She once said that to give the world splendid men and women was the noblest thing a woman could do.
Joseph Christian Leyendecker (1874-1951)
The German-born American Joseph Christian Leyendecker honed his drawing skills at the Académie Julian in Paris, later designing covers for The Saturday Evening Post and advertisements for leading manufacturers such as American Oil. His feel-good, witty illustrations helped to inspire optimism during the Great Depression.
Leyendecker’s style was strong and angular — the men he drew were square-jawed, clear-eyed and authoritarian, reflecting the new, confident nation.
He was capable of shifts in tone: his covers could be serious or romantic, satirical or comical. This versatility influenced many later artists, notably Norman Rockwell, who had a studio close to Leyendecker’s in New Rochelle.
Guernsey Moore (1874-1925)
It was Guernsey Moore who, as art editor of The Saturday Evening Post, redesigned the magazine in 1900 to incorporate bold illustration and an eye-catching typeface. Over the next 20 years, he also created more than 62 covers, characterised by a distinctive bold black outline reminiscent of woodcuts.
This image of three soldiers, representing the Allied nations of Britain, France and Italy, was published in 1915, presenting a reassuring image of unity and confidence in the face of conflict.
Joseph Francis Kernan (1878-1958)
The prolific American illustrator Joseph Francis Kernan supported himself through art school in Boston by playing professional baseball.
This life-long interest in sports and outdoor pursuits inspired much of his later subject matter, which ranged from sailors to sprinters.
A born storyteller, his pictures evoke a harmonious and unified confederacy, as in this illustration for the 1 October 1932 cover of The Saturday Evening Post, which immerses the audience in a conversation between three old sailors.
Victor Clyde Forsythe (1885-1962)
The artist and cartoonist Victor Clyde Forsythe worked as an illustrator for the New York World. He is perhaps best remembered for his comic everyman Joe Jinks, a balding, henpecked husband with a passion for cars.
Forsythe was a close friend of Norman Rockwell, with whom he shared a studio building in New Rochelle, and it was he who first persuaded the younger artist to submit his work to The Saturday Evening Post, saying, ‘Do what you’re best at. You’re a terrible Gibson, but a pretty good Rockwell.’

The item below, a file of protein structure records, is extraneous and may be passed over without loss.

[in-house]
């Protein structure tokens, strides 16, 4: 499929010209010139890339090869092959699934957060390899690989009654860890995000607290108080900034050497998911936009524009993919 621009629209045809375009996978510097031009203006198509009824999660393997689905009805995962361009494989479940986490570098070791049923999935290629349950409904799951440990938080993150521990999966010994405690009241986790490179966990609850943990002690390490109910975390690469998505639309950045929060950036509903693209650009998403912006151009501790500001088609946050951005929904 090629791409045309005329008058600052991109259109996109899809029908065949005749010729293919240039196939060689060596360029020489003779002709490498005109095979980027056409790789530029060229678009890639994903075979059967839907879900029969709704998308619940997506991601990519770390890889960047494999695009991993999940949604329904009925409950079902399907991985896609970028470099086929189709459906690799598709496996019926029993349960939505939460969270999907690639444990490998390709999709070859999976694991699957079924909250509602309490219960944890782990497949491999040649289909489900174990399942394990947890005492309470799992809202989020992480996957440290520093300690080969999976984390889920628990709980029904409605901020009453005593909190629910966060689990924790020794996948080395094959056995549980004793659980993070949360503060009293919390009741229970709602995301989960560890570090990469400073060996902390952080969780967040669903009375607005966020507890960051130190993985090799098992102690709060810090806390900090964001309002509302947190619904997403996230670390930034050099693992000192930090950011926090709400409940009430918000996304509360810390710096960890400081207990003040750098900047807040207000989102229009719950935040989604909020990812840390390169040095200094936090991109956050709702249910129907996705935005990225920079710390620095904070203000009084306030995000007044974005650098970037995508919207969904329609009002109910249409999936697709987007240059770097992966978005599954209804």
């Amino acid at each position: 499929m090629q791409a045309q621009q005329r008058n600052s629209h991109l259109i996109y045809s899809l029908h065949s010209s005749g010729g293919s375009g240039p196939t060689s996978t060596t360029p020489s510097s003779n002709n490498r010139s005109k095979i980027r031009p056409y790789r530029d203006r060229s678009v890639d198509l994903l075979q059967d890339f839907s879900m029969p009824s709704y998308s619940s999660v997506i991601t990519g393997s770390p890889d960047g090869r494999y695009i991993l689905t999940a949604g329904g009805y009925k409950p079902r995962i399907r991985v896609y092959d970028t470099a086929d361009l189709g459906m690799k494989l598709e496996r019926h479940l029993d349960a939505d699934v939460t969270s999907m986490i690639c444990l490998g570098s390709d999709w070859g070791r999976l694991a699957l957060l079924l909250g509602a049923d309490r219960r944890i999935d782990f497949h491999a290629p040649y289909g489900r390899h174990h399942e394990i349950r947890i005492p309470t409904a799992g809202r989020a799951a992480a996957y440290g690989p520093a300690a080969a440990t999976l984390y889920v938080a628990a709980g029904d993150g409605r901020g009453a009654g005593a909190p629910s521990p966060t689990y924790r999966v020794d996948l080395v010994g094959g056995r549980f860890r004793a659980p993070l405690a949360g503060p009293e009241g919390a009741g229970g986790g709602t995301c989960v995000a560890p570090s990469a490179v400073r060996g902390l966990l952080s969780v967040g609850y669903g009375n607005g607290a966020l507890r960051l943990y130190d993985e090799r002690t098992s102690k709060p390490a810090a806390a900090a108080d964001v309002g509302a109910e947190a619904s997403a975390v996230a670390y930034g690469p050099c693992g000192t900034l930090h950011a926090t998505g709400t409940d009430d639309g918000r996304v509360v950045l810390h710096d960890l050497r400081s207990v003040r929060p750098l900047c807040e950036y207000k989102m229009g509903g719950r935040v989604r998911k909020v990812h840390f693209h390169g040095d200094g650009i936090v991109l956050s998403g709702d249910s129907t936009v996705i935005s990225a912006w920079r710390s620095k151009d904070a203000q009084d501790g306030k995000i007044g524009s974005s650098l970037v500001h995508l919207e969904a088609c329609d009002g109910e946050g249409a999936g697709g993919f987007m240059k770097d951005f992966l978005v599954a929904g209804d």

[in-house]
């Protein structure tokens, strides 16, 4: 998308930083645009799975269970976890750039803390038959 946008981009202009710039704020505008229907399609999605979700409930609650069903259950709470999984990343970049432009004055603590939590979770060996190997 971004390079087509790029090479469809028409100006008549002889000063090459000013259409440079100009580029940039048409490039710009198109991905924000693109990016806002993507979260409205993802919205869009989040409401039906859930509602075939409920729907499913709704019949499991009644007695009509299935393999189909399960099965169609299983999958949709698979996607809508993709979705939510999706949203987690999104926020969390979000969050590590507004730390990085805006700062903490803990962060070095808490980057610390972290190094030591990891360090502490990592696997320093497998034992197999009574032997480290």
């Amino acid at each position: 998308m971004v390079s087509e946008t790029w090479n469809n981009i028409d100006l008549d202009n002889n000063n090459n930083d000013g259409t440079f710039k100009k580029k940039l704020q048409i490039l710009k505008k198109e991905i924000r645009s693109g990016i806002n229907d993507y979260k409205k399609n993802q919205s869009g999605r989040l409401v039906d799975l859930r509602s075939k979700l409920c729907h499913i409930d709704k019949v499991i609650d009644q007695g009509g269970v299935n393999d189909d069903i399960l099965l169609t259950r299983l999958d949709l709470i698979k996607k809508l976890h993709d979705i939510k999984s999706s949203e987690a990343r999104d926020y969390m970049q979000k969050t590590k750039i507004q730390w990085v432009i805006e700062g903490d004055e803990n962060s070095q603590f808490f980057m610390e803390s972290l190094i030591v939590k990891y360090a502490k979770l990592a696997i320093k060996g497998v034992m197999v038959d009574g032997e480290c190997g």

In 1920, Forsythe abandoned his career as an illustrator to become a landscape painter, moving back to his native California to paint the bleached, wind-racked expanse of the Southwestern desert.
The Race is On was created in 1921 for the front cover of Top Notch magazine, and reflects the artist’s love of the Old West way of life.
As seen in Sunday Visitors, his appeal lay in his ability to sell an idea, often using humorous family situations painted in vibrant colours. When he produced his first cover for The Saturday Evening Post, a reader wrote, ‘That cover could have been torn off the magazine and dropped any place on the face of the globe and anyone who picked it up would have said, “That’s America!”’
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Stevan Dohanos (1907-1994)
Born in Ohio in 1907, Stevan Dohanos was one of America’s most popular illustrators in the 1940s and ’50s. Between 1959 and 1994, he designed more than 40 postage stamps, commemorating such historic moments as the North Atlantic Treaty Organisation and the statehoods of Alaska and Hawaii.
This cover for The Saturday Evening Post was inspired by a football game witnessed by Dohanos in 1949. The referee was knocked out ‘when a young giant accidentally steamrollered over him’. Fortunately, noted the editor, ‘he survived the Yale-Cornell and other donnybrooks with hardly a contusion. He thinks the cover is droll.’
Richard Sargent (1911-1979)
Much of the output of Richard ‘Dick’ Sargent was inspired by the antics of his three sons, and his illustrations of their idiosyncrasies and boisterous behaviour delighted the American public.
An acknowledged master of the pregnant situation, which left readers speculating on the aftermath of a scene — as here, in Violin Practice — he produced nearly 50 covers for The Saturday Evening Post, as well as illustrations for Fortune and Women’s Day magazines.